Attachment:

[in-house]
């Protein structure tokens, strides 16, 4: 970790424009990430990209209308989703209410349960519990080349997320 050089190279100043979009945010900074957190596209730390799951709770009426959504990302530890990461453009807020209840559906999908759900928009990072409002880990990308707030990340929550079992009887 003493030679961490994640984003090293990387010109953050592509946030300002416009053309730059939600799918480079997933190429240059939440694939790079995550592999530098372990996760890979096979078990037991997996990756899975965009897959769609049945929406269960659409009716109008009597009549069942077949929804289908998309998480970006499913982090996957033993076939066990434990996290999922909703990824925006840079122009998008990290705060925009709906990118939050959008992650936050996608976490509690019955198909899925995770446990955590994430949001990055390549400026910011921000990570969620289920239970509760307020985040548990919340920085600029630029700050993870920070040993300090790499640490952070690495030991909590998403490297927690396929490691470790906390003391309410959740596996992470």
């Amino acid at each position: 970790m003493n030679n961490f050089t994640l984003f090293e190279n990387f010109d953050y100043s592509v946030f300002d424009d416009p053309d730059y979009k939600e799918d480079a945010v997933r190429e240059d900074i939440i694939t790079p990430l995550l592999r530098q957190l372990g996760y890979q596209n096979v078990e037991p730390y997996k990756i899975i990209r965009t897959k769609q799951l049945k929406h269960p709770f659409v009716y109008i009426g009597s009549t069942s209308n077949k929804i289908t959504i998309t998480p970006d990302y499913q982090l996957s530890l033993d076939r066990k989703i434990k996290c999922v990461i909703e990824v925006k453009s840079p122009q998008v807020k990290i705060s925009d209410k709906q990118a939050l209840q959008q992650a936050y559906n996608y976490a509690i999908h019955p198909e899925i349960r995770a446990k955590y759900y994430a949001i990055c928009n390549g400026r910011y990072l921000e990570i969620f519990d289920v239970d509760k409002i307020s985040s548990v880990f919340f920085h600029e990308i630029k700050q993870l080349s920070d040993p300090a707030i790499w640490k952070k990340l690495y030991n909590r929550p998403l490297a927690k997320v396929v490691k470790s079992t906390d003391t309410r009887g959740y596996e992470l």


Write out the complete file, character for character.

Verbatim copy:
[in-house]
């Protein structure tokens, strides 16, 4: 970790424009990430990209209308989703209410349960519990080349997320 050089190279100043979009945010900074957190596209730390799951709770009426959504990302530890990461453009807020209840559906999908759900928009990072409002880990990308707030990340929550079992009887 003493030679961490994640984003090293990387010109953050592509946030300002416009053309730059939600799918480079997933190429240059939440694939790079995550592999530098372990996760890979096979078990037991997996990756899975965009897959769609049945929406269960659409009716109008009597009549069942077949929804289908998309998480970006499913982090996957033993076939066990434990996290999922909703990824925006840079122009998008990290705060925009709906990118939050959008992650936050996608976490509690019955198909899925995770446990955590994430949001990055390549400026910011921000990570969620289920239970509760307020985040548990919340920085600029630029700050993870920070040993300090790499640490952070690495030991909590998403490297927690396929490691470790906390003391309410959740596996992470």
């Amino acid at each position: 970790m003493n030679n961490f050089t994640l984003f090293e190279n990387f010109d953050y100043s592509v946030f300002d424009d416009p053309d730059y979009k939600e799918d480079a945010v997933r190429e240059d900074i939440i694939t790079p990430l995550l592999r530098q957190l372990g996760y890979q596209n096979v078990e037991p730390y997996k990756i899975i990209r965009t897959k769609q799951l049945k929406h269960p709770f659409v009716y109008i009426g009597s009549t069942s209308n077949k929804i289908t959504i998309t998480p970006d990302y499913q982090l996957s530890l033993d076939r066990k989703i434990k996290c999922v990461i909703e990824v925006k453009s840079p122009q998008v807020k990290i705060s925009d209410k709906q990118a939050l209840q959008q992650a936050y559906n996608y976490a509690i999908h019955p198909e899925i349960r995770a446990k955590y759900y994430a949001i990055c928009n390549g400026r910011y990072l921000e990570i969620f519990d289920v239970d509760k409002i307020s985040s548990v880990f919340f920085h600029e990308i630029k700050q993870l080349s920070d040993p300090a707030i790499w640490k952070k990340l690495y030991n909590r929550p998403l490297a927690k997320v396929v490691k470790s079992t906390d003391t309410r009887g959740y596996e992470l």